if a person is failing to complete a project, it’s usually because they’re either worried about performing poorly or because they don’t know where to start
“People do not choose to fail or disappoint,” Price writes. “No one wants to feel incapable, apathetic, or ineffective. If you look at a person’s action (or inaction) and see only laziness, you are missing key details.”
> Real World Application
- If the new CRM requires manually moving over leads, an employee might be putting off moving their leads because the new CRM has more segmenting features than the old CRM.
- If they’re afraid to make mistakes, an employee might lag in adoption when all they need is for you to step in and show them exactly what information you want stored for the leads.
Lesson 3: People Respond to Incentives
Russian scientist Ivan Petrovich Pavlov (try saying that five times fast) is famous for discovering classical conditioning after he trained a dog to salivate whenever he rang a bell. You may also remember this classic Jim and Dwight moment from The Office:
I’m not suggesting you start offering employees Altoids every time they log into the new CRM, but I am suggesting you use a similar method based off the incentive theory of motivation. The incentive theory of motivation says that external incentives can motivate us to perform certain actions. What makes an incentive motivating, however, varies.
Incentives are not one-size-fits-all. In an article on Verywell, author, speaker, and educational consultant Kendra Cherry explains that people react to incentives differently in different situations. She quotes author Stephen L. Franzoi, who explains that a child might react positively to parental praise when there’s no one else around, but if friends are over, a child might be embarrassed when a parent starts bragging about how smart or creative their kid is.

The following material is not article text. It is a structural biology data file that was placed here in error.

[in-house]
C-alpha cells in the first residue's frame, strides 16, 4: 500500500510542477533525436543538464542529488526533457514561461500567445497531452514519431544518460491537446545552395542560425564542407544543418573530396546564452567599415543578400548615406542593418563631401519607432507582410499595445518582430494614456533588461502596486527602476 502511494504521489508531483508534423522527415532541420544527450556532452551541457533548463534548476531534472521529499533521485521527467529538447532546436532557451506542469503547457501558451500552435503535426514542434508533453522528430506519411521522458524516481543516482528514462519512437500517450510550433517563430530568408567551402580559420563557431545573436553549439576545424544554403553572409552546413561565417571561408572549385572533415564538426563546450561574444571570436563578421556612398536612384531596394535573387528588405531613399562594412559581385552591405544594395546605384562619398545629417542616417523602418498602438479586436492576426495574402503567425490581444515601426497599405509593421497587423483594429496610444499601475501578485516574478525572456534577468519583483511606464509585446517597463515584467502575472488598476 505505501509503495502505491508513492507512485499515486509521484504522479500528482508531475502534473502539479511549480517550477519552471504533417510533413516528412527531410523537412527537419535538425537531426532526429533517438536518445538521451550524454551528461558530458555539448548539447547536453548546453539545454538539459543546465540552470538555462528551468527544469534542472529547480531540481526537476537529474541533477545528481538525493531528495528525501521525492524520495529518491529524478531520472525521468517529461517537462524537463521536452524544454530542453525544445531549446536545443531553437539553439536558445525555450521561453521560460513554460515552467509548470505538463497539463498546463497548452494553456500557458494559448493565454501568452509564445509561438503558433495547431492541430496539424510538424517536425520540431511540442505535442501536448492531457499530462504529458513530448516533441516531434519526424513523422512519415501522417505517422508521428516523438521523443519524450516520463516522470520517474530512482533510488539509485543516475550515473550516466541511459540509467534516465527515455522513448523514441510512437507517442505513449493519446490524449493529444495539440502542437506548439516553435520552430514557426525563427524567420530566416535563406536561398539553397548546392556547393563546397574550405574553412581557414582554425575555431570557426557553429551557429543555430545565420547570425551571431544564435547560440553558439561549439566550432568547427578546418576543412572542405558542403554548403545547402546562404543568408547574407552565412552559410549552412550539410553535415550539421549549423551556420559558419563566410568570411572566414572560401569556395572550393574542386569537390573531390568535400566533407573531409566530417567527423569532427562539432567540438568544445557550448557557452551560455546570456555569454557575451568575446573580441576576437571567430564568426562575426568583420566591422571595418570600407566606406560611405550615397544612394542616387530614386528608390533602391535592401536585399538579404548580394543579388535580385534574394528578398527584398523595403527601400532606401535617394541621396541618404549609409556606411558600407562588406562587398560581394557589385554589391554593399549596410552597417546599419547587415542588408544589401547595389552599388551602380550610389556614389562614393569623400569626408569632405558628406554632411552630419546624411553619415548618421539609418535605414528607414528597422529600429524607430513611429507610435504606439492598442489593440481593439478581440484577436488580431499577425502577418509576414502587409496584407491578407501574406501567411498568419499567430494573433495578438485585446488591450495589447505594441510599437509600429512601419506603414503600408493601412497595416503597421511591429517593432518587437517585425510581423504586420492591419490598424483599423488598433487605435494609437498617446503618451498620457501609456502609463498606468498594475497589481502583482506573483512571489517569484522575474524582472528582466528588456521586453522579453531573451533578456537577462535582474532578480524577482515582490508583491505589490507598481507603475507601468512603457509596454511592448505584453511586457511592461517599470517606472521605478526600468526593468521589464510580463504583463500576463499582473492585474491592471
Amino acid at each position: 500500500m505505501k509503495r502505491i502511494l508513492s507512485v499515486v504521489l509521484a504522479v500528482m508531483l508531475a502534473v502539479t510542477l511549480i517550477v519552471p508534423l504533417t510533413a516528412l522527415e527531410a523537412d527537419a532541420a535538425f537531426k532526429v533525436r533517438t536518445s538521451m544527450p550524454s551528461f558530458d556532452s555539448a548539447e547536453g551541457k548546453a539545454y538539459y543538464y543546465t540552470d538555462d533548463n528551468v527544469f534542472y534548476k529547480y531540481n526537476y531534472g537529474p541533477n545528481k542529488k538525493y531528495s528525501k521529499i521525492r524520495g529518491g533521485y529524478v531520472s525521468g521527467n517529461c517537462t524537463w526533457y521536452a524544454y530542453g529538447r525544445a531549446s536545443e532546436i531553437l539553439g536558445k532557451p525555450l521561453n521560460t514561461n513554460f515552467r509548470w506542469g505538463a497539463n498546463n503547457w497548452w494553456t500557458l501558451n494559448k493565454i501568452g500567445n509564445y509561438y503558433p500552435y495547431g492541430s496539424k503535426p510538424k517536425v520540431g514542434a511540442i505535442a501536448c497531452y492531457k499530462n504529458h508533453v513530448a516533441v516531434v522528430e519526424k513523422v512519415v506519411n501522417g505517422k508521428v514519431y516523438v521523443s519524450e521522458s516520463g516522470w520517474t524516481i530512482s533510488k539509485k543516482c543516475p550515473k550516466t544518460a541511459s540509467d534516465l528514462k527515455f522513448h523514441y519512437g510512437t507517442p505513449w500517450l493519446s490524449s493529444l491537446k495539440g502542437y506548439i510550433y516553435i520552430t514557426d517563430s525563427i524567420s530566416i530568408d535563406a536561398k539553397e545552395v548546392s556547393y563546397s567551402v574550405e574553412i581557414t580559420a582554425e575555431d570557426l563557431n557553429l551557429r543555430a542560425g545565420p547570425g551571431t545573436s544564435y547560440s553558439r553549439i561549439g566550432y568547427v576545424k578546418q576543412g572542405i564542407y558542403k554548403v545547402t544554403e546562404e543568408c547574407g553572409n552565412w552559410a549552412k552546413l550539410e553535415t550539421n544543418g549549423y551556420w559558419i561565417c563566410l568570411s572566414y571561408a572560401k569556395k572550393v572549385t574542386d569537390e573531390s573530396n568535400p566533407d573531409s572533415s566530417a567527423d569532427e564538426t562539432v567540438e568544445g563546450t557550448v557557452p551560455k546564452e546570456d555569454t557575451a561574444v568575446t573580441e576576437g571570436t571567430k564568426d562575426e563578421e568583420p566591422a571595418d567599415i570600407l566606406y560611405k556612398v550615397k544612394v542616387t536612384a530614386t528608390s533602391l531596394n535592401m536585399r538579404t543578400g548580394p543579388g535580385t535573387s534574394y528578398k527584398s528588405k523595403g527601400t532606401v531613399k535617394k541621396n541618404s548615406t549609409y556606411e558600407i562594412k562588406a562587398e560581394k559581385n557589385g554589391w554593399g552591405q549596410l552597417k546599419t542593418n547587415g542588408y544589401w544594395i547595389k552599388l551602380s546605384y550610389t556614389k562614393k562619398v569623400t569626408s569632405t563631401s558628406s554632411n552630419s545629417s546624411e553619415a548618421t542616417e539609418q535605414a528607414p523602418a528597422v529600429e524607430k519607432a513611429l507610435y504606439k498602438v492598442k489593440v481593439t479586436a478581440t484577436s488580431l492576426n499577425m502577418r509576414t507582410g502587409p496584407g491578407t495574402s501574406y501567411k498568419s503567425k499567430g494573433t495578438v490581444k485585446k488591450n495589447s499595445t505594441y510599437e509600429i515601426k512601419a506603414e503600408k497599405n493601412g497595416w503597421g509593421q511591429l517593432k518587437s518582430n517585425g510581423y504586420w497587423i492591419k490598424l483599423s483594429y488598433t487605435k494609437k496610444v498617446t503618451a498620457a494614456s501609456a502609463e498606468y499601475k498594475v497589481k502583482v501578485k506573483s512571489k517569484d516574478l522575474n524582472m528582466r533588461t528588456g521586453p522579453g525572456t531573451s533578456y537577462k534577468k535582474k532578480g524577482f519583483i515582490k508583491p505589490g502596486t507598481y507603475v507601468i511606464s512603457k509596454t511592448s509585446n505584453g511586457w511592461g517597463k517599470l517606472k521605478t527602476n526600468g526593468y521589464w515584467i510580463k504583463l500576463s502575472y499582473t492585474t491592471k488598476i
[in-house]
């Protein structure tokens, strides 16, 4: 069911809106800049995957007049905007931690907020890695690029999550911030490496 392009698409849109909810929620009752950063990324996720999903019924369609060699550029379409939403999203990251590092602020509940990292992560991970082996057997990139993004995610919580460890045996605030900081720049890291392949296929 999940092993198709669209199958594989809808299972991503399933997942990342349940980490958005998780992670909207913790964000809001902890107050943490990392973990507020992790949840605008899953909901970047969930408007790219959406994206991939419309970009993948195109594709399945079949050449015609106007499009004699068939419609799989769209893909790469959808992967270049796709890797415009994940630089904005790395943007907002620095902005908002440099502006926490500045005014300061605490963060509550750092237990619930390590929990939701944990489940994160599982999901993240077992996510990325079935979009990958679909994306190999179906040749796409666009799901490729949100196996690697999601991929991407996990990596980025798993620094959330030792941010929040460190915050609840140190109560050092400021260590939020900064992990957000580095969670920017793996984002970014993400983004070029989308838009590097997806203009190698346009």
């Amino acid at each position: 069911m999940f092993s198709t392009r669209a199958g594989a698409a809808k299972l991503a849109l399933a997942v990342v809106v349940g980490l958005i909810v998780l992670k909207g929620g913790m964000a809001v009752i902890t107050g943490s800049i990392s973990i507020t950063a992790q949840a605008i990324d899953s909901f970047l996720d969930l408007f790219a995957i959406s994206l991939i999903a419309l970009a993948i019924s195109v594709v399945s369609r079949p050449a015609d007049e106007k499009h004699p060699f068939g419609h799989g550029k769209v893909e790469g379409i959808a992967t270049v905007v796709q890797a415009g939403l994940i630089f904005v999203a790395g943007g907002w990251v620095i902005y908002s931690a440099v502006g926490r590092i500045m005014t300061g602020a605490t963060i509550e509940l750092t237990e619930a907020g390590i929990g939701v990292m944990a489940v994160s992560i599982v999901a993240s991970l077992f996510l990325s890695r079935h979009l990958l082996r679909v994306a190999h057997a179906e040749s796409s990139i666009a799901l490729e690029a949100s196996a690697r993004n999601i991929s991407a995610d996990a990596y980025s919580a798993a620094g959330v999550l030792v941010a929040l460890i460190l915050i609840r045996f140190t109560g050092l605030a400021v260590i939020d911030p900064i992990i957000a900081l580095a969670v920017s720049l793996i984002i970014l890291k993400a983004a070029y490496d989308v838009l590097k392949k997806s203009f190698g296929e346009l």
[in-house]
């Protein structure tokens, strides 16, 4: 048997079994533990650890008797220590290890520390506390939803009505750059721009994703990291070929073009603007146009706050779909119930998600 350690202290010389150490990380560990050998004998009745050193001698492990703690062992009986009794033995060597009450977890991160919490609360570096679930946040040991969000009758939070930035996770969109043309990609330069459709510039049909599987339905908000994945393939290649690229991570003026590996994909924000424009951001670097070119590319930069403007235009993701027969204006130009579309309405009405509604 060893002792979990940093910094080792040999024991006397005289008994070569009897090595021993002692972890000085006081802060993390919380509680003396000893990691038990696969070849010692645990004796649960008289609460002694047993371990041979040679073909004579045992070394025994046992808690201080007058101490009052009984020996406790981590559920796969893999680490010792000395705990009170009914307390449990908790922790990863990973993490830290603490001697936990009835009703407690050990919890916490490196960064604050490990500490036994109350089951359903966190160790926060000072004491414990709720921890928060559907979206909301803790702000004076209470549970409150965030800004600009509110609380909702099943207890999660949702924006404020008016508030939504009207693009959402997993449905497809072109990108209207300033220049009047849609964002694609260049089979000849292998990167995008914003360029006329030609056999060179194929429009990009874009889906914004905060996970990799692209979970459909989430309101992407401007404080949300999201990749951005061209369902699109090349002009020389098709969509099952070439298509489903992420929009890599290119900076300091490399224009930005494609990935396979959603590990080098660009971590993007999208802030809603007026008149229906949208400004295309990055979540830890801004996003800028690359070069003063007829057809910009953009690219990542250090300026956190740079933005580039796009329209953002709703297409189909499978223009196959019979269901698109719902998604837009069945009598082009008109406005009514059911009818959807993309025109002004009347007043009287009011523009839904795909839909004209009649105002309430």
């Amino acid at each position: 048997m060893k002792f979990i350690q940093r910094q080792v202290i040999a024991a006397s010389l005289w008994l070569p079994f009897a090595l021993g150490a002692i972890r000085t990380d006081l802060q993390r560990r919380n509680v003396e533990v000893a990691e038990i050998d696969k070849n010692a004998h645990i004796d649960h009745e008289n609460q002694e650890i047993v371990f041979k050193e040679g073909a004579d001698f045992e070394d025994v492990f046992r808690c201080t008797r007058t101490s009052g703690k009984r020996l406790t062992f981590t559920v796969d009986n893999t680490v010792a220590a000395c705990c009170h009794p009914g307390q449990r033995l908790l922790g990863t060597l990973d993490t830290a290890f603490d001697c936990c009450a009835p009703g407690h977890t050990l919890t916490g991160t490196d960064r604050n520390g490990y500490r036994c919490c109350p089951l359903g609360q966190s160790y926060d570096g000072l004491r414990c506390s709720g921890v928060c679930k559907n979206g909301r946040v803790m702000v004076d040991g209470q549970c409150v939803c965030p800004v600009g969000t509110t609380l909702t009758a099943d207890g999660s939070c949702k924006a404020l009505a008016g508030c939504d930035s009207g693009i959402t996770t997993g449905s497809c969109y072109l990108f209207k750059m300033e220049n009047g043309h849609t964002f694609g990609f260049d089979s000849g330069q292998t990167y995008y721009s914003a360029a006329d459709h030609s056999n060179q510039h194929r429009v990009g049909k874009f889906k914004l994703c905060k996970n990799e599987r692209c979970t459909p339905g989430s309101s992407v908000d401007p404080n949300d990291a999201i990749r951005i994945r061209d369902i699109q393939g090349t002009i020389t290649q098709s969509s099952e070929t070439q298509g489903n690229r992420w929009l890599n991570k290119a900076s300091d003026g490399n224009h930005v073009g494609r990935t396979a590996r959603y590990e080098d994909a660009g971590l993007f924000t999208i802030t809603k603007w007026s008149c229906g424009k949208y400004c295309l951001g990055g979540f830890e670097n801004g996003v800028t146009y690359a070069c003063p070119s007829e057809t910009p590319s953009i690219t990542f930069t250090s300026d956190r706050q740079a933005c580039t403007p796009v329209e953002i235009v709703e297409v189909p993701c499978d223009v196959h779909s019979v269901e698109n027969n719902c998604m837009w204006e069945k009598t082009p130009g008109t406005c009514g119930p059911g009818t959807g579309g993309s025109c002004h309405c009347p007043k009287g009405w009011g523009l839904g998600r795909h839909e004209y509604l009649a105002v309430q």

> Real World Application
- Incentives work no differently in the workplace, but be thoughtful about what kind of incentives you offer.
- Gather feedback from people about what makes a good reward. Some people might respond better to affirmation from getting an award while others may hate attention and just want an Amazon gift card.
When planning to implement a new CRM, it’s easy to get caught up in the logistical and financial side of planning and forget about the most important element: the human element. At the end of the day, user adoption is the biggest determining factor for the success of your CRM, so make sure you give people the support they need to make the implementation a success.
If you’re looking for a new CRM but aren’t sure where to start yourself, that’s a barrier we can help with. Give us a call at 877.822.9526 or email us at firstname.lastname@example.org for a free, 5-minute consultation from one of our Tech Advisors. You can also check out our CRM product selection tool here for a complete guide to finding the right solution for you.